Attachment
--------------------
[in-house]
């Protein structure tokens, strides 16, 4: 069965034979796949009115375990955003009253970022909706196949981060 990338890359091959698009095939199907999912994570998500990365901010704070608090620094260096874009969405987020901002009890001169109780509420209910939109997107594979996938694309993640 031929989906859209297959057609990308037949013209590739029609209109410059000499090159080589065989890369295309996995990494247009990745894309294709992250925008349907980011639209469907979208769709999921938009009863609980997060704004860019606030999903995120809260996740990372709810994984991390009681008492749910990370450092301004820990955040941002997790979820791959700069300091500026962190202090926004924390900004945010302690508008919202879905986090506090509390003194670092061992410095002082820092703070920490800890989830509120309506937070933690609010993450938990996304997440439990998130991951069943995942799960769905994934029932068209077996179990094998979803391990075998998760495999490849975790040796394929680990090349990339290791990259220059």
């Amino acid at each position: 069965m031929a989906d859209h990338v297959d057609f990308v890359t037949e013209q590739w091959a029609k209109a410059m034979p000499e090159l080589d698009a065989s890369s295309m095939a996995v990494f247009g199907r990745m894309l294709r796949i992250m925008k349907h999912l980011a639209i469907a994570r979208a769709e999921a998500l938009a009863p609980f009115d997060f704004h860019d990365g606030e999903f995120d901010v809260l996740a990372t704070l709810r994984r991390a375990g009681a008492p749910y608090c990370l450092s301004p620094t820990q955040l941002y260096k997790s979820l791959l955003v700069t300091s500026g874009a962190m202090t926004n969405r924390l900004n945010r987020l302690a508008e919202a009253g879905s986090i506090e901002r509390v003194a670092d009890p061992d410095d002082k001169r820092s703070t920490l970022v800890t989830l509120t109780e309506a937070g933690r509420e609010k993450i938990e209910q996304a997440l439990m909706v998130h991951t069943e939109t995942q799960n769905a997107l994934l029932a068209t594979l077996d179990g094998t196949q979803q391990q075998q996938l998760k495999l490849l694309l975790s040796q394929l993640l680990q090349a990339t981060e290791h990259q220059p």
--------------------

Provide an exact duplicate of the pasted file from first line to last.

[in-house]
């Protein structure tokens, strides 16, 4: 069965034979796949009115375990955003009253970022909706196949981060 990338890359091959698009095939199907999912994570998500990365901010704070608090620094260096874009969405987020901002009890001169109780509420209910939109997107594979996938694309993640 031929989906859209297959057609990308037949013209590739029609209109410059000499090159080589065989890369295309996995990494247009990745894309294709992250925008349907980011639209469907979208769709999921938009009863609980997060704004860019606030999903995120809260996740990372709810994984991390009681008492749910990370450092301004820990955040941002997790979820791959700069300091500026962190202090926004924390900004945010302690508008919202879905986090506090509390003194670092061992410095002082820092703070920490800890989830509120309506937070933690609010993450938990996304997440439990998130991951069943995942799960769905994934029932068209077996179990094998979803391990075998998760495999490849975790040796394929680990090349990339290791990259220059």
């Amino acid at each position: 069965m031929a989906d859209h990338v297959d057609f990308v890359t037949e013209q590739w091959a029609k209109a410059m034979p000499e090159l080589d698009a065989s890369s295309m095939a996995v990494f247009g199907r990745m894309l294709r796949i992250m925008k349907h999912l980011a639209i469907a994570r979208a769709e999921a998500l938009a009863p609980f009115d997060f704004h860019d990365g606030e999903f995120d901010v809260l996740a990372t704070l709810r994984r991390a375990g009681a008492p749910y608090c990370l450092s301004p620094t820990q955040l941002y260096k997790s979820l791959l955003v700069t300091s500026g874009a962190m202090t926004n969405r924390l900004n945010r987020l302690a508008e919202a009253g879905s986090i506090e901002r509390v003194a670092d009890p061992d410095d002082k001169r820092s703070t920490l970022v800890t989830l509120t109780e309506a937070g933690r509420e609010k993450i938990e209910q996304a997440l439990m909706v998130h991951t069943e939109t995942q799960n769905a997107l994934l029932a068209t594979l077996d179990g094998t196949q979803q391990q075998q996938l998760k495999l490849l694309l975790s040796q394929l993640l680990q090349a990339t981060e290791h990259q220059p």